Containing both Piroctone Olamine and Salicylic Acid as well as being SLS free, paraben free, artificial color free this shampoo has an absolutely outstanding choice of active and inactive ingredients.
There are still two or three chemicals in there that some may find irritating. Otherwise this would have been a five out of five performer.Read the entire review
Designed to treat Seborrheic Dermatitis
Sebamed is one of the gentle yet most effective seb derm shampoos available.
The active ingredient is Piroctine Olamine - an excellent anti-fungal agent.
The rest of the shampoo has been formulated with panache.Read the entire review
DHS Coal Tar Shampoo is an expertly formulated shampoo containing 0.5% coal tar and is the gentlest coal tar shampoo we’ve yet reviewed
We can't recommend this product or this company highly enough.Read the entire review
Quite simply the best pure Salicylic Acid shampoo we’ve yet reviewed. The shampoo contains 3% Salicylic Acid combined with a fragrance free, sulfate free and virtually every other nasty ingredient free formulation. It does this and still feels luxurious when washing.
Neutrogena should be exceptionally proud of this top top class shampoo.Read the entire review
Designed to treat Dry Scalp
An impressive dry scalp treatment shampoo with an innovative formulation.
I have to applaud any company that can formulate a shampoo with so few allergens. The fact that it washes so well is marvelous. For those not sensitive to Cocamidopropyl Betaine, Phenoxyethanol or fragrances - this is an excellent shampoo.Read the entire review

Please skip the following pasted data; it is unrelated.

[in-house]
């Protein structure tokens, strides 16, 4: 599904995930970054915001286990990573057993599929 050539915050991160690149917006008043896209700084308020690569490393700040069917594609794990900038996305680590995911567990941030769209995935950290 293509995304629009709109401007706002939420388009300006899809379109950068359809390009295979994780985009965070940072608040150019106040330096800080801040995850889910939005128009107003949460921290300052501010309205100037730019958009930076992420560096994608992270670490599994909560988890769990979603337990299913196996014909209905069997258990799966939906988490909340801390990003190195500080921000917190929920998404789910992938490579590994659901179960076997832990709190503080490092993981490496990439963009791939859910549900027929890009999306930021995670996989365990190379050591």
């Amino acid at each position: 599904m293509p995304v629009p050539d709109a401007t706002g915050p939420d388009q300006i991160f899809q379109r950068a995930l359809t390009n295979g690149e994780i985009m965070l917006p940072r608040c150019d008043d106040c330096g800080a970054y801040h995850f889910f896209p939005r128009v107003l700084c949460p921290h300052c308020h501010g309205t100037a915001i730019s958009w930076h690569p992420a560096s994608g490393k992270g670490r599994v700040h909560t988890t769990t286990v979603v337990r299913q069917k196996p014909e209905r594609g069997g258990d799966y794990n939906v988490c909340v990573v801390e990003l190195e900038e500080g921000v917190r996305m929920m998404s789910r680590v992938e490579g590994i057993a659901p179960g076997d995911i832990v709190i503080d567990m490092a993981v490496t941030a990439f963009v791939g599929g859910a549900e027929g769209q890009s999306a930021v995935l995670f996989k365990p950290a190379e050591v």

Designed to treat Dry Scalp
This dry scalp treatment isn’t a shampoo at all, but rather a leave on moisturizer that you apply to your hair after washing.
The advantage of this approach is that, while shampoos are designed to clean (and all the sensitizing issues that come with that) this treatment is designed to moisturize and nothing else.
You’re free to use the shampoo of your choice and us this treatment in combination.
It’s an excellent approach that I hope other manufacturers take notice of.Read the entire review
Hydrating shampoo formulas don’t come around often making Art Naturals Scalp 18 Coal Tar Shampoo a gem. Best for dry, itchy scalp symptoms. Can be used for mild dandruff. Plant-based, sustainable and cruelty-free – an all-round goodie.Read the entire review
Maple Holistics Tea Tree Shampoo is an outstanding Tea Tree shampoo for treating Dry Scalp or Seb Derm. It doesn’t contain any artificial coloring or fragrance, sulfates, parabens, or carcinogens. It contains only three potential contact allergens, with two of the three being tea tree and rosemary essential oils.
The combination of cleansing agents used are gentle, effective and innovative while the shampoo smells ace and washes even better.
If you're looking for a tea tree shampoo, I can't recommend this highly enough.Read the entire review
DHS Sal Shampoo is a 3% salicylic acid shampoo designed to treat Psoriasis and Seborrheic Dermatitis.
It’s an outstanding shampoo that washes well, contains relatively few ingredients, is gentle and won’t break the bank.